So in the summer of 2007 they decided to sell the Saline house and move back to Ann Arbor. By then they had two boys, Chakor, now three and a half, and Kabir, now two. Anuja wanted a place where they could walk the kids to school and would see friends and neighbors walking by.
They checked out larger homes in Burns Park, Ann Arbor Hills, and other neighborhoods. “It was our third house, so we knew what to look for and what worked for us,” says Anuja, who grew up in Okemos and runs a fitness program called BollyFit. Vijay works at Ford’s Dearborn headquarters as an information technology executive.
Their home didn’t sell, so they decided to start again this spring. But they already had their eye on the house on Harding.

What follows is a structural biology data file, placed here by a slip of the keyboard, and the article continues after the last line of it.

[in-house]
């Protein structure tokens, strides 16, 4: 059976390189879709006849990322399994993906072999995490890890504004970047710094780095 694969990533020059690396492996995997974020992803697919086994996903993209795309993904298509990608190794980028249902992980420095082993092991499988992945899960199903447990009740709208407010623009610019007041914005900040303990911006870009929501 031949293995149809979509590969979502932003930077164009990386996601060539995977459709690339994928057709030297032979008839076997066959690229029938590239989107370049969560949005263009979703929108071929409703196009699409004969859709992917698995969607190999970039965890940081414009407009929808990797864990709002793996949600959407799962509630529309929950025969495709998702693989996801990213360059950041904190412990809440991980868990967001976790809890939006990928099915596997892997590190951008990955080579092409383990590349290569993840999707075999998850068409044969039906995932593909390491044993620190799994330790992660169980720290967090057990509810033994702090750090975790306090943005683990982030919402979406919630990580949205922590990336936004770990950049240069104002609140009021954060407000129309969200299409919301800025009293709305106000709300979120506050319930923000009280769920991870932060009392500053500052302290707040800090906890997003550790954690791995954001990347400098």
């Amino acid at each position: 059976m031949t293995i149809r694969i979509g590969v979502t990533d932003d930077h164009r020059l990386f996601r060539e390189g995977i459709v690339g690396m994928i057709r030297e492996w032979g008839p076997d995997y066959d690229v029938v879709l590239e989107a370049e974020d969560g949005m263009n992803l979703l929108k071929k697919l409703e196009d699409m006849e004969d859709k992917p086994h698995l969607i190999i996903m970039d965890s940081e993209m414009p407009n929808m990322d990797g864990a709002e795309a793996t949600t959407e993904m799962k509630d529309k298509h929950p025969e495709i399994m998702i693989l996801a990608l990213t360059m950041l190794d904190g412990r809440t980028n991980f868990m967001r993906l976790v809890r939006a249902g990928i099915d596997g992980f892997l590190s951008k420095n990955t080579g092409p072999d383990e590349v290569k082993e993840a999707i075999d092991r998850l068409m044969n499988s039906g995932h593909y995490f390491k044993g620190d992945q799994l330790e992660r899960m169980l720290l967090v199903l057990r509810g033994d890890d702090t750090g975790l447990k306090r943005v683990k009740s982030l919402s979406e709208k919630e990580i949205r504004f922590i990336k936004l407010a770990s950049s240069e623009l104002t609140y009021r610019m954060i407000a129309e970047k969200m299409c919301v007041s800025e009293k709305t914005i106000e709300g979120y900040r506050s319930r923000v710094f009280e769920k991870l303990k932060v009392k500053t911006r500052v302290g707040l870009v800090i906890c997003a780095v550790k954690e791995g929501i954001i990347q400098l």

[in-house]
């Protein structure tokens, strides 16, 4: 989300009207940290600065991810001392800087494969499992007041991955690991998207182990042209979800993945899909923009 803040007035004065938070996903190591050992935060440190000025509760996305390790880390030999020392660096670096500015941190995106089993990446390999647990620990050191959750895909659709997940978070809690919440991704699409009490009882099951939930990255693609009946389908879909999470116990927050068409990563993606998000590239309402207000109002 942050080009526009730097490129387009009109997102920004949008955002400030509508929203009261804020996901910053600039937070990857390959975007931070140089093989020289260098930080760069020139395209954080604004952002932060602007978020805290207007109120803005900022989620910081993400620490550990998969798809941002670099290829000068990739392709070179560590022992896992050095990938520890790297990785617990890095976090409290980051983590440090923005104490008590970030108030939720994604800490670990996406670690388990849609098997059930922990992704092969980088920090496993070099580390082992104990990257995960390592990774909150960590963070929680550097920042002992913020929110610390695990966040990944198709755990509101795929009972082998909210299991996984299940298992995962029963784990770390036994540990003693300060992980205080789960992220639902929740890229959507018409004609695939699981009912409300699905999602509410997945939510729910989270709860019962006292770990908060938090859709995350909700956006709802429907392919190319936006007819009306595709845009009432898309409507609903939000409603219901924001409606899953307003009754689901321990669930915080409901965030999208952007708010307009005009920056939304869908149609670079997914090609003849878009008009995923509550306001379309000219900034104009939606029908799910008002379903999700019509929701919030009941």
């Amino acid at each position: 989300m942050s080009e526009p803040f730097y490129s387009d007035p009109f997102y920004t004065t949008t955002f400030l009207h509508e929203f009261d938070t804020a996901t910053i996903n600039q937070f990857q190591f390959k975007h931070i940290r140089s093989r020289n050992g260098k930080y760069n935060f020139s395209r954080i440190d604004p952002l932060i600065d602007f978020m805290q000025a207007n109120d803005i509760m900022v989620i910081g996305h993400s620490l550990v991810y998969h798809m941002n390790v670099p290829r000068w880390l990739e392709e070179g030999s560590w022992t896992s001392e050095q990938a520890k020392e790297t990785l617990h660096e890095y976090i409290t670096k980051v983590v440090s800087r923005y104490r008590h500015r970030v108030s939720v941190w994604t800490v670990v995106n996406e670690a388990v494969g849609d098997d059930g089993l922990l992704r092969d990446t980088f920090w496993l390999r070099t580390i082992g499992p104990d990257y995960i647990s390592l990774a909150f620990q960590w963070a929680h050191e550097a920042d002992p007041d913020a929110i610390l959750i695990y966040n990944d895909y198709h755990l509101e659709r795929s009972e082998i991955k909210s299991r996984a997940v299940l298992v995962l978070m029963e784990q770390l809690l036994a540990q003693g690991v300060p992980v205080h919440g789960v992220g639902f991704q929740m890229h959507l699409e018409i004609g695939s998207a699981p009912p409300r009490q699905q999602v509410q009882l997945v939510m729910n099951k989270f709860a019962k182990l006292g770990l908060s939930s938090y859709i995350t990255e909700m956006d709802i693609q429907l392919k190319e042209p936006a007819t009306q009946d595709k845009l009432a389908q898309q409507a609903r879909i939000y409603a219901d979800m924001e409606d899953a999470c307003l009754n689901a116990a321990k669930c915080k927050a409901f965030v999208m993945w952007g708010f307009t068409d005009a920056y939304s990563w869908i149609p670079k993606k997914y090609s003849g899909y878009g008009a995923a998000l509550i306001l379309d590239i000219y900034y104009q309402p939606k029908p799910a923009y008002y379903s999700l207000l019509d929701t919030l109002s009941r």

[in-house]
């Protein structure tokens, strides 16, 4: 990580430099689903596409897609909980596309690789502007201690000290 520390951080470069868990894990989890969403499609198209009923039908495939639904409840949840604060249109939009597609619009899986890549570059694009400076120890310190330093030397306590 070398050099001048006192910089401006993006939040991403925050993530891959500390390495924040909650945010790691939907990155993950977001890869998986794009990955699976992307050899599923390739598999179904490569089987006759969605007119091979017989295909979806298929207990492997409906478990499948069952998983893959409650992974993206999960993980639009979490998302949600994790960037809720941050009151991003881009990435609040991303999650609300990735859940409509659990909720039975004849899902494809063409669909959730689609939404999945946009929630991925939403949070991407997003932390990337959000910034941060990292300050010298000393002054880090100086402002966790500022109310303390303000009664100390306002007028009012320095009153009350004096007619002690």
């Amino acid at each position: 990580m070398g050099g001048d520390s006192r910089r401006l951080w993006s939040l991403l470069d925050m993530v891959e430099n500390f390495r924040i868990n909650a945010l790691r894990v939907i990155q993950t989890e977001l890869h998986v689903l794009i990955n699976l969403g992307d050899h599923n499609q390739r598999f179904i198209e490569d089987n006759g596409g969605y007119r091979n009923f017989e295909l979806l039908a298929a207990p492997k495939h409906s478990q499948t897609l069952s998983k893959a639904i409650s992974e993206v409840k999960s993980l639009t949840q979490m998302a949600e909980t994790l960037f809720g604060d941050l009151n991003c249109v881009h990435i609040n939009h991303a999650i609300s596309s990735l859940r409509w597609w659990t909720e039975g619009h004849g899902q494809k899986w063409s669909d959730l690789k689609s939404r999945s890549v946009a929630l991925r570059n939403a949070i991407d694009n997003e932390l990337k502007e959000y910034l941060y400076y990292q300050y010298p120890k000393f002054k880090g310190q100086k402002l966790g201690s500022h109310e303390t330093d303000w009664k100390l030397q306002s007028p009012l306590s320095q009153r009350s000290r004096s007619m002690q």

A gigantic gray place with a side yard, it had been vacant for more than a year. It had been priced as high as $720,000, in part because the former owners had added a mother-in-law suite and a master suite, giving the home five bedrooms and five baths in addition to its big living room and kitchen. Built in 1948, it was less elegant and less traditional than some others in Burns Park.
But by spring, the price had dropped to $460,000. “A fabulous buy,” Anuja calls it—“really a jewel” with “a good feel.”